PAUL UPPAL, MP of Wolverhampton South West is a man of few words. From a young age, Paul Uppal wanted to become a Conservative MP because from his family experience, he realised that politics mattered. Politics mattered to his family as they lost a substantial electrical business in Kenya and were grateful to the UK for the refuge, security and opportunities that were provided by this great country. Born in Smethwick in a terraced house that was shared by not only his family but his uncle’s family as well, he spent his childhood in the working class area of Birmingham and attended both a state primary school and comprehensive state secondary school. Under the guidance of one of his teachers he was encouraged to fulfil his academic ambitions and went on to study politics at Warwick University. Before entering Parliament, Paul ran his own business, and in his time has been his own builder, secretary, accountant, lawyer and cleaner. He says, “don’t ask anybody to do something for you, if you’re not prepared to do it yourself.” Paul wanted to be an MP because he believes in Britain, and wants to be part of the solution in working to preserve Britain’s great institutions. He stood for Parliament in Birmingham Yardley in the 2005 elections and then won a seat to represent Wolverhampton South West in 2010.
Paul has been married to Kashmir for 22 years and they have three children, Cameron, 16; Anisha, 14; and Zara, 6. Paul is an avid sports fan and follows football and cricket, but feels that the most important thing in his life is spending time with his family.
Which issues are closest to your heart?
I am passionate about Education, Foreign Affairs and Economics; issues which I help the Conservatives with when forming their 2015 manifesto.
What are you most proud of?
I am proud there is a Free School in Wolverhampton: Anand Primary. A high standard of education should be available for all, for free.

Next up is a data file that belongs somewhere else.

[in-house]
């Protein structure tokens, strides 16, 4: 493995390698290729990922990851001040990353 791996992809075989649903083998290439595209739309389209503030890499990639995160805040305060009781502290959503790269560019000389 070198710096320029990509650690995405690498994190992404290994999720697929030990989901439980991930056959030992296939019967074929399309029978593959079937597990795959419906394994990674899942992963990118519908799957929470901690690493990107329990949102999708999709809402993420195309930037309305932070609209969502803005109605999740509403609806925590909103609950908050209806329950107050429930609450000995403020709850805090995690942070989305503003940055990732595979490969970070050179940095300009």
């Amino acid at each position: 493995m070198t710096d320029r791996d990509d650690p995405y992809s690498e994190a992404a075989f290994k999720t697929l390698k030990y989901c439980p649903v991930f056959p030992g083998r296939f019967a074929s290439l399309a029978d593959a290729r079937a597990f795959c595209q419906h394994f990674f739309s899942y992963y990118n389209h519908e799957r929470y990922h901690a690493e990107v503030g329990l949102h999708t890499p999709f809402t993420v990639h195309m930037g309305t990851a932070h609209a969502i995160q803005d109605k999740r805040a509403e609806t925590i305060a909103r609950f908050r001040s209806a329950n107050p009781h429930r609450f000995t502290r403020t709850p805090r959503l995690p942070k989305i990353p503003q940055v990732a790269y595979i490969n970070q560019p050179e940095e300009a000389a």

What do you dislike most about being an MP?
Being an MP can be very time consuming; I have a family and sometimes I do not spend as much time with them as I would like to.
How can Britain build on its relationship with India?
I believe we need to be more honest with each other. We must stress our common ground rather than that which divides us.
What are the three things that need to be done to encourage people of Indian origin into British politics?
A recognition that British politics is open to all regardless of race, colour or creed.
What advice would you give to a young person wanting to pursue a career in politics?
I think it is important to gain experience elsewhere and thus to go into politics for the right reasons rather advancing one’s career.
What do you think is the biggest global challenge that we face this century?
Global race and international security.
If you were granted three wishes, what would they be?
Cure for cancer, good health and success for my family and friends.
What are some of your desert island discs?
Having been brought up in the 80s I loved The The’s album “Soul Mining”.
Do you watch House of Cards? If so, is politics anything like its depicted in the show?
I can assure you it is a lot worse than that! No, to be serious: a lot of people come into politics for the right reasons.
If you could be in anyone’s shoes for a week, who would it be and why?
Usain Bolt, it would save so much time.
Describe David Cameron in three words…
Modern, Approachable, Inclusive